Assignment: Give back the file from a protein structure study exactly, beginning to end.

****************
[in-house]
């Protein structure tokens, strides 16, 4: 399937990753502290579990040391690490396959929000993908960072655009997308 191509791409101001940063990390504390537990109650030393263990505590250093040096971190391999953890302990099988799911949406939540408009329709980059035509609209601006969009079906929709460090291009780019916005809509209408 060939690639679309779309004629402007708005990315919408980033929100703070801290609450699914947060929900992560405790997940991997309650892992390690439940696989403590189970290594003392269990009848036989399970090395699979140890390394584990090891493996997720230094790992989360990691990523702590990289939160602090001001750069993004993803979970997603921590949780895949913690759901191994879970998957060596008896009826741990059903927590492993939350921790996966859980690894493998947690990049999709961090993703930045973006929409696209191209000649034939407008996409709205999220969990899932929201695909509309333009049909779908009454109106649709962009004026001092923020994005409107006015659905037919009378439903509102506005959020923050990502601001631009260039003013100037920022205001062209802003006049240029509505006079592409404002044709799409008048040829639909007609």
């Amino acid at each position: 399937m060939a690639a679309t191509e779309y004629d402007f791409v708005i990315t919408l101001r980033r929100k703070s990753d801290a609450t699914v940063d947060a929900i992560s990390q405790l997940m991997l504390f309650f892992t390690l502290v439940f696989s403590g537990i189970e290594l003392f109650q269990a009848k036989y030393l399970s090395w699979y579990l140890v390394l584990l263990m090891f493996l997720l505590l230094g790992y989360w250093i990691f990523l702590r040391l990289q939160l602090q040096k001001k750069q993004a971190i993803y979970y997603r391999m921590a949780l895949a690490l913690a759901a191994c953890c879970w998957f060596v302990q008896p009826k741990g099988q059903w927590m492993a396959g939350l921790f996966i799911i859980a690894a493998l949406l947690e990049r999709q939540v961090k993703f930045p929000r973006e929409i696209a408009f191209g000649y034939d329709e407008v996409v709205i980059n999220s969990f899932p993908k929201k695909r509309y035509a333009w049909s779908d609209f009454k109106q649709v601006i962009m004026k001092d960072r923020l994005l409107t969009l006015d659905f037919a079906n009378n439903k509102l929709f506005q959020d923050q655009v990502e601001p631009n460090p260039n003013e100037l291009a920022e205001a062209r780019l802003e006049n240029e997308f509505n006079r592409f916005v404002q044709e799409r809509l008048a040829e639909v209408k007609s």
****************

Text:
[in-house]
């Protein structure tokens, strides 16, 4: 399937990753502290579990040391690490396959929000993908960072655009997308 191509791409101001940063990390504390537990109650030393263990505590250093040096971190391999953890302990099988799911949406939540408009329709980059035509609209601006969009079906929709460090291009780019916005809509209408 060939690639679309779309004629402007708005990315919408980033929100703070801290609450699914947060929900992560405790997940991997309650892992390690439940696989403590189970290594003392269990009848036989399970090395699979140890390394584990090891493996997720230094790992989360990691990523702590990289939160602090001001750069993004993803979970997603921590949780895949913690759901191994879970998957060596008896009826741990059903927590492993939350921790996966859980690894493998947690990049999709961090993703930045973006929409696209191209000649034939407008996409709205999220969990899932929201695909509309333009049909779908009454109106649709962009004026001092923020994005409107006015659905037919009378439903509102506005959020923050990502601001631009260039003013100037920022205001062209802003006049240029509505006079592409404002044709799409008048040829639909007609």
């Amino acid at each position: 399937m060939a690639a679309t191509e779309y004629d402007f791409v708005i990315t919408l101001r980033r929100k703070s990753d801290a609450t699914v940063d947060a929900i992560s990390q405790l997940m991997l504390f309650f892992t390690l502290v439940f696989s403590g537990i189970e290594l003392f109650q269990a009848k036989y030393l399970s090395w699979y579990l140890v390394l584990l263990m090891f493996l997720l505590l230094g790992y989360w250093i990691f990523l702590r040391l990289q939160l602090q040096k001001k750069q993004a971190i993803y979970y997603r391999m921590a949780l895949a690490l913690a759901a191994c953890c879970w998957f060596v302990q008896p009826k741990g099988q059903w927590m492993a396959g939350l921790f996966i799911i859980a690894a493998l949406l947690e990049r999709q939540v961090k993703f930045p929000r973006e929409i696209a408009f191209g000649y034939d329709e407008v996409v709205i980059n999220s969990f899932p993908k929201k695909r509309y035509a333009w049909s779908d609209f009454k109106q649709v601006i962009m004026k001092d960072r923020l994005l409107t969009l006015d659905f037919a079906n009378n439903k509102l929709f506005q959020d923050q655009v990502e601001p631009n460090p260039n003013e100037l291009a920022e205001a062209r780019l802003e006049n240029e997308f509505n006079r592409f916005v404002q044709e799409r809509l008048a040829e639909v209408k007609s």